Developing better strategies for school eye health screening in India
There is limited evidence about what is the most effective and cost-effective strategy for screening school-age children. We compare different approaches and the components that are necessary for best practice screening.
Good visual acuity (VA) is important for educational and behavioural development. Many countries have promoted VA screening to detect refractive errors and other ocular disorders as part of school health programmes.1
There is limited evidence about which strategies are cost-effective for screening visual acuity in school age children.2 The optimum age, number of occasions for screening, and VA screening threshold in different contexts have not been established in controlled studies.
There is evidence that a school-based VA screening programme is both more effective and less costly than other primary eye care models when it comes to delivering eye care to school-going children.3
Due to a scarcity of ophthalmic professionals in most settings, school screening programmes have used non-eye care personnel, most commonly school teachers, who are trained to conduct the VA testing.4 It has been shown that teachers can be trained in VA testing with good results.5
Visual acuity screening includes several components:
- Examiner competence
- Awareness of students
- Examination tools
- Referral system
Each factor can influence the results of the screening test, but so far these factors have not been standardised and therefore comparison across programmes is limited. A few studies have evaluated methods within a single programme.
Comparing selected and all-class teachers
Two studies which compared the training and use of a few selected teachers (STs) and use of ‘all class teachers’(ACTs) or ‘more class teachers’ (MCTs) found that school screening with more teachers (i.e. fewer children screened per teacher) identified more ocular conditions requiring intervention, including refractive error. In both instances, improved accuracy was achieved without increasing the proportion of referred children.6,7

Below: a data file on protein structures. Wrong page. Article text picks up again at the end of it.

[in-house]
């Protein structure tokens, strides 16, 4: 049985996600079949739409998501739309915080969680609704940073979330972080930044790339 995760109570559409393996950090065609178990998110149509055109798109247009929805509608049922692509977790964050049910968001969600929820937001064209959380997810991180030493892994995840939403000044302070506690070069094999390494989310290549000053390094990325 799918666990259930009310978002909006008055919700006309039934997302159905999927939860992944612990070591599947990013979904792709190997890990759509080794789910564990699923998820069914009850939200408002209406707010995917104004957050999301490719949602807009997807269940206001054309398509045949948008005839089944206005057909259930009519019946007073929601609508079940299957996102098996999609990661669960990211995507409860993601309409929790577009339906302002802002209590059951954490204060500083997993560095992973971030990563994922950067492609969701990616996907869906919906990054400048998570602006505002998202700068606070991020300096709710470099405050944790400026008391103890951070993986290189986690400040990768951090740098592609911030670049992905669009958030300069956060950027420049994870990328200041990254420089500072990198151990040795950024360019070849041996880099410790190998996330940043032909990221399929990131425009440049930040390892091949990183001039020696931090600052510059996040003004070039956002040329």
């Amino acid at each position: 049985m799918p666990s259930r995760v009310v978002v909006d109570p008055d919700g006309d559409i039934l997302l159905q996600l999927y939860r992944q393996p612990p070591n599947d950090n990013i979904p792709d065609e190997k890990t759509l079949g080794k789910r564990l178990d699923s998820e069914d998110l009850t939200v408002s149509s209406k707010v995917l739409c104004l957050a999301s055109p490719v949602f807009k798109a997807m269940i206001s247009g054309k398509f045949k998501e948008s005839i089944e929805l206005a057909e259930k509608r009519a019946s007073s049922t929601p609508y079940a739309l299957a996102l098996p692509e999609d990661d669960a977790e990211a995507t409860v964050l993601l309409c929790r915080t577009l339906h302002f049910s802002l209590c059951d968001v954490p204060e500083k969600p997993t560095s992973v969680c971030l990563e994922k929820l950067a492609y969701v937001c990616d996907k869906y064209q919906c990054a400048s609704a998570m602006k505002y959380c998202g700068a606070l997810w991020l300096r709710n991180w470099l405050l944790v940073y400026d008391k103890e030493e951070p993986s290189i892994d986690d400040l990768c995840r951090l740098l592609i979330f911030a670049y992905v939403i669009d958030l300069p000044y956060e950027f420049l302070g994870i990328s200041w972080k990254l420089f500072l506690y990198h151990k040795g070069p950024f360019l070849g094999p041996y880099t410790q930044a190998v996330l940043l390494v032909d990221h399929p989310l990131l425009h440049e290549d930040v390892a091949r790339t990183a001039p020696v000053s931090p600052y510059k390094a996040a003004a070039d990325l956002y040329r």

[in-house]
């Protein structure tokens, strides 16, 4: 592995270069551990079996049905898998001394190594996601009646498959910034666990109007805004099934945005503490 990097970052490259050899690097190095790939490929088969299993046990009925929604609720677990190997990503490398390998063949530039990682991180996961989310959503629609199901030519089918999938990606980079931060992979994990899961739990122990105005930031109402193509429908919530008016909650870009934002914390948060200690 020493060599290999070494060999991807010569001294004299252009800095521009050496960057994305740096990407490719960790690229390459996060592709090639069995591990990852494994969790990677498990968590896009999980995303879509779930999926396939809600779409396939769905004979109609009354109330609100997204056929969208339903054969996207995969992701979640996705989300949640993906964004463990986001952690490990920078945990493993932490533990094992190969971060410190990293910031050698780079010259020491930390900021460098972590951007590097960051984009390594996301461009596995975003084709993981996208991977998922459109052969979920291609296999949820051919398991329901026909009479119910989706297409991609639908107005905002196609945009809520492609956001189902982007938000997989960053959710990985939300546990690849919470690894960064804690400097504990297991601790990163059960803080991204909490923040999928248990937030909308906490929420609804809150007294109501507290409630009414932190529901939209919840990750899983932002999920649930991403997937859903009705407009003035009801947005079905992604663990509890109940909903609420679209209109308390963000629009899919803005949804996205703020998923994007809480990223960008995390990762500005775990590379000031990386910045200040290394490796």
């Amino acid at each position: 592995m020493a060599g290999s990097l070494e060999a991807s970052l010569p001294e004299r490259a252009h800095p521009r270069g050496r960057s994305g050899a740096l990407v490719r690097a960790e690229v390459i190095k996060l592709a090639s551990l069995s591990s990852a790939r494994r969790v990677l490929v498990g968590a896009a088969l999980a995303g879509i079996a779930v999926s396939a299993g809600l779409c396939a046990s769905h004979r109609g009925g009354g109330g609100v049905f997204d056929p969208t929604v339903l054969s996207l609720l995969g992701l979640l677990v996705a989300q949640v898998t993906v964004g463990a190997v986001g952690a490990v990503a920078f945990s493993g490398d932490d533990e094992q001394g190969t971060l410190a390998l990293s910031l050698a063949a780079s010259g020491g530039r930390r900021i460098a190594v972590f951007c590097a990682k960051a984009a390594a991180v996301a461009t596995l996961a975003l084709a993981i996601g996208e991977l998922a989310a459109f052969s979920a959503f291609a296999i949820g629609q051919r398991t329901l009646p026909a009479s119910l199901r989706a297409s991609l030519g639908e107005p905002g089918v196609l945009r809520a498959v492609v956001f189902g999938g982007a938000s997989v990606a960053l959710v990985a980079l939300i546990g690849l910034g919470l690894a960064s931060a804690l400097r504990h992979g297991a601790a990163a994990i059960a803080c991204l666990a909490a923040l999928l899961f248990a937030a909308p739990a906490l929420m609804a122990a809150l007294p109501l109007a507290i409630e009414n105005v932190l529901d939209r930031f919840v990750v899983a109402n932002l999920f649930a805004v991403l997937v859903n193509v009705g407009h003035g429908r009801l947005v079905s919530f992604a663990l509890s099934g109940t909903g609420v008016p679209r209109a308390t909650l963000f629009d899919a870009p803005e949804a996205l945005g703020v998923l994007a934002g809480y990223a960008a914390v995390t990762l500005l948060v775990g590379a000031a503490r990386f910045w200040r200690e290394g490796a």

The ACT study6 found more true positive children with a significantly lower proportion of false positive referrals (9.7% versus 16.7%). The same study showed that the all-class teacher (ACT) model significantly increased the number of children attending follow-up within 3 months compared to the select-teacher (ST) model. This study showed that a small change in the role of teachers improved the eye care of children while reducing programme costs. Another advantage seen with ACT screening compared with STs is a shorter time between screening and follow-up examination by eye care personnel.
A major cost of school screening programmes is the time spent examining children who are referred for refraction after vision screening (the screen positives). The number of referrals is higher if vision screening is not done well (i.e., if there are many false positives) and if the screening cut-off is a relatively good level of VA, as the proportion of children in schools with this level of vision or worse will be higher.
One study examined visual acuity testing at two different VA cut-offs/thresholds.5 At the 6/12 cut-off (poorer VA), the number of children correctly identified as needing help (the sensitivity) was the same as at the 6/9 level (better VA). However, there were fewer false positives (i.e. unnecessary referrals), which led the authors to conclude that it is preferable to screen each eye separately at 6/12. This reduced the number of referrals by about 50% compared with a 6/9 cut-off. However, further studies are needed to determine the optimal VA cut-off in each context.
For example, if most teaching uses blackboards, which are often of poor quality, or if classrooms are poorly lit, a better level of vision would be required for distance viewing.
Training teachers to measure VA